Prime Minister Stephen Harper spent yesterday in meetings developing a strategy and response to the uprising unfolding in Libya. Following on the United Nations Security Council’s unanimous decision to condemn Libyan President Muammar Kaddafi’s violent attempt to cling to power, Canada has announced a string of sanctions against the dictator.

Canada’s measures will help further isolate the Kaddafi regime and send an important message to his supporters that the world is watching and reject Kaddafi and his government. This will hopefully assist in further de-legitimizing his hold on power. It will also strengthen the resolve of those protesters who are bravely raising their voices and challenging the lack of democracy in their country. They are literally putting their life at risk by exercising their right to free speech.

Speaking at a press conference in Vancouver, Harper said of the violence against the protesters: "We find the actions of the government firing upon its own citizens to be outrageous and unacceptable and we call on the government to cease this kind of violence immediately.”

Richard Lautens / Toronto Star

In announcing Canada’s new sanctions, which will be even tougher than what the UN is calling for, Stephen Harper said the gross violations of the population's human rights will not be tolerated by the international community, and will carry serious consequences. The sanctions announced by Harper lent credibility to his words.

The Prime Minister’s principled defence of free speech and condemnation of violence against protesters in Libya stands in stark contrast to his government’s actions against its own citizens during the G20 Summit in Toronto last June.

Today the Canadian Civil Liberties Association released a report on the police actions at the summit and the finding are chilling. Key findings in the report include:

-“The scale of civil-rights violations go way beyond a few misbehaving police officers and were endorsed high up the chain of command.”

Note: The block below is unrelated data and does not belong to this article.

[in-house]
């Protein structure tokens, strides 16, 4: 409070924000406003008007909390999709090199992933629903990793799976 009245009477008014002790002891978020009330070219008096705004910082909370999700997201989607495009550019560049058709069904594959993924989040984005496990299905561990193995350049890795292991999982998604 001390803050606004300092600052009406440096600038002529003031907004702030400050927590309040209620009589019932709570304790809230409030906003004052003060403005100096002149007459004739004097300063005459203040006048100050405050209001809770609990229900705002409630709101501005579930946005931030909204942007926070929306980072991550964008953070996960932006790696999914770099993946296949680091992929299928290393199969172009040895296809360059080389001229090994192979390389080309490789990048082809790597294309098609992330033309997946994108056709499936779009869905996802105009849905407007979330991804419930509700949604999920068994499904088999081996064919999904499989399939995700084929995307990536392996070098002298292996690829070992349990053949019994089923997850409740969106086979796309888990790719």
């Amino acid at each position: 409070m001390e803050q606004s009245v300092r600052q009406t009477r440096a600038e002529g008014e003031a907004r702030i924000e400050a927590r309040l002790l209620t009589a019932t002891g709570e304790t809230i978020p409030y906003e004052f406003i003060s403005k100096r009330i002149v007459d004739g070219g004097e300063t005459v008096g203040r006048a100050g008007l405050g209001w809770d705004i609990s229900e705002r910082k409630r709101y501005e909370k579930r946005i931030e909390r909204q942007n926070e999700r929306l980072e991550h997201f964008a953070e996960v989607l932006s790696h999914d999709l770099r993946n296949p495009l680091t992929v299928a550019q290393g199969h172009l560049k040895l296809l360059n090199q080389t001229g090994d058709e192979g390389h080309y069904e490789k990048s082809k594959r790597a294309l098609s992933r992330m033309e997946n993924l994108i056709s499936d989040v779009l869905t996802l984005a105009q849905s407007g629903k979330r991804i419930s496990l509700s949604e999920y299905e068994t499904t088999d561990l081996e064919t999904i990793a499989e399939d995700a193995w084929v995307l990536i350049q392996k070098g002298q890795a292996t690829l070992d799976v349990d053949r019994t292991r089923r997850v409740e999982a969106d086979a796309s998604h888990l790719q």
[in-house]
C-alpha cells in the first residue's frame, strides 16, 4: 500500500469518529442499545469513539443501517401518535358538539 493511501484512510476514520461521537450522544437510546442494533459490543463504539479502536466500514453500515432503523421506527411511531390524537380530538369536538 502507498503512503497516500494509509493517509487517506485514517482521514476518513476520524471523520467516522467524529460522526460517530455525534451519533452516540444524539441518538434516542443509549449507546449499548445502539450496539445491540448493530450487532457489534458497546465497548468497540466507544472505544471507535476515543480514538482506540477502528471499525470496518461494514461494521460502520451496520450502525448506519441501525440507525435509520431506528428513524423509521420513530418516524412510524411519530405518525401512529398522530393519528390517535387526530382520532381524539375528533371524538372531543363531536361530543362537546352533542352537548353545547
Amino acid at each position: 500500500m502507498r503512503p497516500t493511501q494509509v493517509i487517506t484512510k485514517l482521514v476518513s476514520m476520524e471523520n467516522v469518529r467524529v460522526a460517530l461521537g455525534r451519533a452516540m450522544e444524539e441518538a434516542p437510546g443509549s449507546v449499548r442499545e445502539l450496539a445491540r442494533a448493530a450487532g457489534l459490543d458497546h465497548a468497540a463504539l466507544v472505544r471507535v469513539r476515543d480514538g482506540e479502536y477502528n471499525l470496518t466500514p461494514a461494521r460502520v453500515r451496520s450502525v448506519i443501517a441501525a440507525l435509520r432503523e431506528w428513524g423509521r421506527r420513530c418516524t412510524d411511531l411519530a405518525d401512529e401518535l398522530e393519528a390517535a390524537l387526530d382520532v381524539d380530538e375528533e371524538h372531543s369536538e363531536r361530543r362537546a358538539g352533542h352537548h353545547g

- Many protesters were told by police that martial law had been declared and that they had no rights;
-Police hid their identity badges to avoid identification during illegal actions; and
-The violent dispersal of peaceful protests, mass arrests and illegal detentions all point to a concerted police strategy.

The report recommends a provincial inquiry in order to answer outstanding questions of how and why the police were able to essentially suspend or disregard the rights of thousands of citizens in order to reign in “a small cohort of vandals.”

Greenpeace was one of four sponsoring organizations of the Saturday peaceful rally and march at the Summit. I walked with a huge contingent of environmentalists including our international director, Kumi Naidoo, and our message to world leaders was clear: stop subsidizing fossil fuels and get serious about climate change while we still have time. Unfortunately, this message got lost in the vandalism and the police actions that followed the march. 

The legacy of the summit however will be a long one. In the largest mass arrest in Canadian history, hundreds of peaceful protesters were arrested and detained only to be let go, charges dropped, many hours later. A clear message having been delivered to the broader public: don’t attend protests because even peaceful protesters can get arrested and ill-treated.

We worked with police to ensure a peaceful event and promoted the rally and march as a family friendly event – a way to safely exercise your democratic rights of free speech, and freedom of assembly. Increasingly it appears the police and government had a different agenda.

Stephen Harper cannot credibly admonish Libya for their human rights abuses and simultaneously refuse to submit to a full public inquiry as to what happened at the G20 summit.

Democracy is an ongoing process and not the end game. When we disregard abuses of power for whatever reason, big or small, our democracy is weakened. We cannot correct what happened at the G20 but we can learn from it.

Greenpeace supports the call for a full public inquiry. Contact Prime Minister Stephen Harper and Ontario Premier Dalton McGuinty and tell them you want to know the truth about what happened at the G20. Click here to send them a message.